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20 years ago: Massachusetts became first state to legalize same-sex marriage

Same-sex marriage supporters hug outside the Legislative Yuan in Taipei, Taiwan, on May 17, 2019, after Taiwan's legislature has passed a law allowing same-sex marriage in a first for Asia. (AP Photo/Chiang Ying-ying)

INDIANAPOLIS (WISH) — On May 17, 2004, Massachusetts became the first state to legalize same-sex marriage when the first of a handful of same-sex couples were married following a decision by the Massachusetts Supreme Judicial Court.

The court ruled in November 2003 that the state constitution guaranteed the right to marry for same-sex couples.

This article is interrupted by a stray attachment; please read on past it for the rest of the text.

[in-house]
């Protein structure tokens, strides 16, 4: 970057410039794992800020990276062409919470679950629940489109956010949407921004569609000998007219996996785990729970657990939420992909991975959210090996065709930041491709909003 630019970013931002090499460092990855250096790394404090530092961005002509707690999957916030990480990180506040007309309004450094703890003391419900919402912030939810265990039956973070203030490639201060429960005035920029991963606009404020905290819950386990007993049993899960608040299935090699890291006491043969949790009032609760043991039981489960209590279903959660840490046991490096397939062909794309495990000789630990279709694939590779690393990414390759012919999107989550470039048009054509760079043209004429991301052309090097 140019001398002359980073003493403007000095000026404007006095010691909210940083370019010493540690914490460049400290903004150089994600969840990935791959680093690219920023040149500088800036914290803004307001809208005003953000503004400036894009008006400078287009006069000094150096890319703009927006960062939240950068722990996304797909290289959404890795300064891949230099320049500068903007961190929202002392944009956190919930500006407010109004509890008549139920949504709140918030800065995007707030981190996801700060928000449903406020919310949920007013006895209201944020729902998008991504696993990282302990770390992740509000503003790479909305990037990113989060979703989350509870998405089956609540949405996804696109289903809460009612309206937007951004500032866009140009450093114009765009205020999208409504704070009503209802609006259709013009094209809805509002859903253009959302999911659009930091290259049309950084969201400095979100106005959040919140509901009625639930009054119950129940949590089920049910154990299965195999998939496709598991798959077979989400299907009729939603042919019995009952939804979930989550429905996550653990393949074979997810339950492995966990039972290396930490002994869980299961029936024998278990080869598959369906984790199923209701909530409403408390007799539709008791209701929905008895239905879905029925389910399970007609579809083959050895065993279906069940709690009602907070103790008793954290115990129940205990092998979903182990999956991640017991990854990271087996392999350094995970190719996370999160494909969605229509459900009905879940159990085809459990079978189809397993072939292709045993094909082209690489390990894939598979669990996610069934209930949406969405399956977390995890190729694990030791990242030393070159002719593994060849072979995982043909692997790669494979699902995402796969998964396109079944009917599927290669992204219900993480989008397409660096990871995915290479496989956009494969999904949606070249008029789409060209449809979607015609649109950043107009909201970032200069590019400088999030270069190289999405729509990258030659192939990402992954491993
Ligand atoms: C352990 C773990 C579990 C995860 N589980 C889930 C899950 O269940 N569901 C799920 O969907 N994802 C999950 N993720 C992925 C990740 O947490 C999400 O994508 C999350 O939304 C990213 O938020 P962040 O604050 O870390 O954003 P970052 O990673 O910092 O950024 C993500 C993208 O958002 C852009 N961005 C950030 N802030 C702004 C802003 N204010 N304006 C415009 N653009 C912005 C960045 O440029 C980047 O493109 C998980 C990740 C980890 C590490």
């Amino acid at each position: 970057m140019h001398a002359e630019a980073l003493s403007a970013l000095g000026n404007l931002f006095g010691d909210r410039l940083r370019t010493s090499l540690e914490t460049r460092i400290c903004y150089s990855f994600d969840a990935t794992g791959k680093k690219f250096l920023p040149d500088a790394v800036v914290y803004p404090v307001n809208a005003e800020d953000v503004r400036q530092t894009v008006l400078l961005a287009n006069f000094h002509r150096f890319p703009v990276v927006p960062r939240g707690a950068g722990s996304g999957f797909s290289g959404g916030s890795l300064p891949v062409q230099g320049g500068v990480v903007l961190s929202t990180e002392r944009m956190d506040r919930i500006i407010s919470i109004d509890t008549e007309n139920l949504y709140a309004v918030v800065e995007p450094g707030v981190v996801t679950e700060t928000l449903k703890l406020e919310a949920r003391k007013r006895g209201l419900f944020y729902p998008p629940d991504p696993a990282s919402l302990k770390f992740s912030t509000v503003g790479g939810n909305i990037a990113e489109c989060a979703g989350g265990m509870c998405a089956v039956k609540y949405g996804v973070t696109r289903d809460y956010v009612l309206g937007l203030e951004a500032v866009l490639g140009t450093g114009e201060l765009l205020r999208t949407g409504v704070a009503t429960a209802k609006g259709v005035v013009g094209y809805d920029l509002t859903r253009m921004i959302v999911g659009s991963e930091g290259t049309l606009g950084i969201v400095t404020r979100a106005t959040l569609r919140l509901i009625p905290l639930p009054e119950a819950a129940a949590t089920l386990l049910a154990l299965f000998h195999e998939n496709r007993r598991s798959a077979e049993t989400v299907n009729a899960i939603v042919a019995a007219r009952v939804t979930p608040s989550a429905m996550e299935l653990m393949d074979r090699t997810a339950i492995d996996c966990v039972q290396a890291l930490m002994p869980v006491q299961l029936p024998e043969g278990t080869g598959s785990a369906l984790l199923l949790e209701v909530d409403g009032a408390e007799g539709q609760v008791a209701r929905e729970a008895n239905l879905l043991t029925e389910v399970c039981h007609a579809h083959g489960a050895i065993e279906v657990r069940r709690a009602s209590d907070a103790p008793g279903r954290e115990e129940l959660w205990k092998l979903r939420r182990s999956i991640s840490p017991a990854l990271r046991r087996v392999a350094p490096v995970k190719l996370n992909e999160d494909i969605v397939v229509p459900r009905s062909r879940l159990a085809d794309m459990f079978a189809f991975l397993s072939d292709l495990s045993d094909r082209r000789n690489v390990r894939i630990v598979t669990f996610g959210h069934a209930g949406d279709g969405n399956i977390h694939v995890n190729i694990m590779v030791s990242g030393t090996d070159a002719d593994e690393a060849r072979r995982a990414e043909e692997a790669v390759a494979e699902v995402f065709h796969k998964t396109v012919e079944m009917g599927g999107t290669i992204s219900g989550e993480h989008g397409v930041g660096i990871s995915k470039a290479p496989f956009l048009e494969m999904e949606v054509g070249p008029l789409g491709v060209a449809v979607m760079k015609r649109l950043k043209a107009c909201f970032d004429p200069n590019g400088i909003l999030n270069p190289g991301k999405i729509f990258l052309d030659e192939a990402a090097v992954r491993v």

On May 17, 2004, Cambridge made history as the first city nationwide to issue marriage licenses to same-sex couples. At Cambridge City Hall, Marcia Kadish and Tanya McCloskey married, according to Boston television station WCVB-TV.

The landmark ruling emphasized marriage as a fundamental social institution. The majority opinion stated that denying same-sex couples the right to marry violated the Massachusetts Constitution’s principles of dignity and equality for all people.

Following Massachusetts, 36 states and Washington, D.C., legalized same-sex marriage after the 2003 decision.

The Supreme Court’s 2015 ruling made unconstitutional same-sex marriage bans in the remaining states.